The Sunday Roast: A Brief History & Best Of
We invented The Sunday Roast.
And like most things in British history, it’s basically all thanks to the Church. And bakeries. We’ll get back to why in just a moment.
For now, let’s talk about the would-be 241 year old William Kitchener. Because along with literally inventing the crisp and crafting 11 of the earliest known recipes for ketchup in his 1822 ‘bestselling’ recipe book, The Cook’s Oracle, he was a sort of Victorian era Gillian McKeith. Except with an actual doctorate.
Kitchener’s notoriety as a respectable chef led to a surge in meat consumption across the UK after he proclaimed in 1871 that: everyone should aim to eat 3kg of meat per week, along with a pint of beer every day and 2kg of bread. That’s eight standard French baguettes every 24 hours – nutrition has come a long way. Nevertheless people listened, and among those who could afford it, roasted beef with bread became a standard household dinner.
Now back to the Church, and bakeries.
The things is, only at the end of the 19th Century did the roast’s place as a Sunday ritual become solidified. And to put it in a nutshell, it’s all thanks to a) the whole escapade being a particularly indulgent way to break the fast after Church, and b) the fact that bakeries didn’t make bread on a Sunday. Meaning that housewives without a fully functioning spit lying around at home could take advantage of their local bread maker’s empty ovens – dropping off their own cuts of meat early in the morning, and picking them up, perfectly roasted, on the way back from the service.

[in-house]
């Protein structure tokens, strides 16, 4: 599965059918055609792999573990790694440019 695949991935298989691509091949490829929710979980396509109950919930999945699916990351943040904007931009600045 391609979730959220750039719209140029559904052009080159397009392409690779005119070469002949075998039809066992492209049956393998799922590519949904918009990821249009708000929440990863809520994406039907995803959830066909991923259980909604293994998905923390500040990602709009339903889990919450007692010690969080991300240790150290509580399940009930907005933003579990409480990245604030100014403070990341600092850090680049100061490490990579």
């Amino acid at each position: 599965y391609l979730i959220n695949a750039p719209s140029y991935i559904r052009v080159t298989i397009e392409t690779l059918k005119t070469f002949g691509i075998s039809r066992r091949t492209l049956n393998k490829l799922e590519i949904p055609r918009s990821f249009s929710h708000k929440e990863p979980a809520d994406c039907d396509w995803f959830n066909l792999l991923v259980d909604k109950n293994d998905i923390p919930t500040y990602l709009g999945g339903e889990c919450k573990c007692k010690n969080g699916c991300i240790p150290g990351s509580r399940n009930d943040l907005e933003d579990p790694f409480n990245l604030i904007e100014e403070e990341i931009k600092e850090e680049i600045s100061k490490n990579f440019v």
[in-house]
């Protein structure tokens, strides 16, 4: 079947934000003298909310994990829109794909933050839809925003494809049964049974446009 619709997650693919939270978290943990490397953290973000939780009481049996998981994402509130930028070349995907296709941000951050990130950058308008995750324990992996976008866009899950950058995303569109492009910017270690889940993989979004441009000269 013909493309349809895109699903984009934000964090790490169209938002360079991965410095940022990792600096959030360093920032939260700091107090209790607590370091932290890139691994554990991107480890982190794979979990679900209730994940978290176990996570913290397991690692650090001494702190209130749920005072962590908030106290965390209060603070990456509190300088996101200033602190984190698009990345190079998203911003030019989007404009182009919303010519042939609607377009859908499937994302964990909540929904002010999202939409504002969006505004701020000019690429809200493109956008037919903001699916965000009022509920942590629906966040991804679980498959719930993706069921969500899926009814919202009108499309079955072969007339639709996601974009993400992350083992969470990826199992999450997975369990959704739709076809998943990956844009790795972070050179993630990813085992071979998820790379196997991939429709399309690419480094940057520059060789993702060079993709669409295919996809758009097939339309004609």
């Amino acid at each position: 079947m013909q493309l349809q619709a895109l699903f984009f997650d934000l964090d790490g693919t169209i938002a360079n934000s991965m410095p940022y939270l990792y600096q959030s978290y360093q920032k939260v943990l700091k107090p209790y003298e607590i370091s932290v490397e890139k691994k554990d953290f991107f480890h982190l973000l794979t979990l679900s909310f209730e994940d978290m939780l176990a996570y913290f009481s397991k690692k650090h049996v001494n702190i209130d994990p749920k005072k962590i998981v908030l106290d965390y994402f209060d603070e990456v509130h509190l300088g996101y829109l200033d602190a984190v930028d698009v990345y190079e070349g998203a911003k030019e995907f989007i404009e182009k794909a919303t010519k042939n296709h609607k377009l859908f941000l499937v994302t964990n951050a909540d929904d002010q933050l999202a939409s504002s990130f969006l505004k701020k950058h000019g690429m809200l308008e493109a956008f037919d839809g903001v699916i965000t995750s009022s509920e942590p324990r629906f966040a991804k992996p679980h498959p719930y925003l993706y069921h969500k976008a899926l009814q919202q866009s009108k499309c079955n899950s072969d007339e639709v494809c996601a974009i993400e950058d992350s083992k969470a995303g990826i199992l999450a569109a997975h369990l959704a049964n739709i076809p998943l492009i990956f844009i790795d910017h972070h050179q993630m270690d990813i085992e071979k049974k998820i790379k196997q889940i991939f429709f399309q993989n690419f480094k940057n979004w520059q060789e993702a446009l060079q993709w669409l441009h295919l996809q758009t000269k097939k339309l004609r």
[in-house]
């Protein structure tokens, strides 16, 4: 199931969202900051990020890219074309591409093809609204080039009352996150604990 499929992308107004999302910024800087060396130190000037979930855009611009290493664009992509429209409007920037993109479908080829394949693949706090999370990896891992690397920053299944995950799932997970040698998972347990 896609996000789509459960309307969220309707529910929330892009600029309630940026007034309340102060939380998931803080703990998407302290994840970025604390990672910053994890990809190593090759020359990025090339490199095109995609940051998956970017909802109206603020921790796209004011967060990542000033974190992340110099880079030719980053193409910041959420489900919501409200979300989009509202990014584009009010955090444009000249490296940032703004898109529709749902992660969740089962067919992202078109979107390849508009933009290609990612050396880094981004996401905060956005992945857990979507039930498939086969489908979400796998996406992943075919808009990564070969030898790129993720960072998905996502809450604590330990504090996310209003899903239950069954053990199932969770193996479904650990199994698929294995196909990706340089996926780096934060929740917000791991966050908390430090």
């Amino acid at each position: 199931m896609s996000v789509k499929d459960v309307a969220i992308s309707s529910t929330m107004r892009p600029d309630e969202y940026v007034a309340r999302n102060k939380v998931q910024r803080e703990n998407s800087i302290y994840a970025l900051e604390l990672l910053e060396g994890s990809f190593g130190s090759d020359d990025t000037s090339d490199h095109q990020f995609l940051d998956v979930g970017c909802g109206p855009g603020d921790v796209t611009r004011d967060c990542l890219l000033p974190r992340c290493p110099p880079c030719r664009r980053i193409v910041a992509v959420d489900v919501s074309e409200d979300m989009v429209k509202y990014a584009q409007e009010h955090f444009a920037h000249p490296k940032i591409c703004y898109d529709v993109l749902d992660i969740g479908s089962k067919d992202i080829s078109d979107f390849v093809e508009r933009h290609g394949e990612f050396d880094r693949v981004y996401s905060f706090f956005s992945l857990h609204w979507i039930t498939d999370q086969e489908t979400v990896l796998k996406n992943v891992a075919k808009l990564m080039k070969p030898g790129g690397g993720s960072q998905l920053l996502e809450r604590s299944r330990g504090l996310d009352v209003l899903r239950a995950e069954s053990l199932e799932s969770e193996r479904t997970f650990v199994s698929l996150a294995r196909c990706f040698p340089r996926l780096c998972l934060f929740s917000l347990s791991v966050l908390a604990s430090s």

So The Sunday Roast was born.
And the trimmings? Well, Yorkshire puds were originally an appetiser, cooked underneath the meat on the spit as a way of catching dripping juices as it rotated; and potatoes had already undergone a tremendous surge in popularity following King Henry VIII’s proclamation of their supposed aphrodisiacal properties.
That very, very old dog.
So there you have it, a brief history of the noble Sunday Roast, a meal so improved upon over time that it now – like any notable cuisine – deserves a ‘best of’ list.
And that’s here: London’s Best Sunday Roasts.
Like your meats? Peruse our list of the most underrated steak restaurants in London
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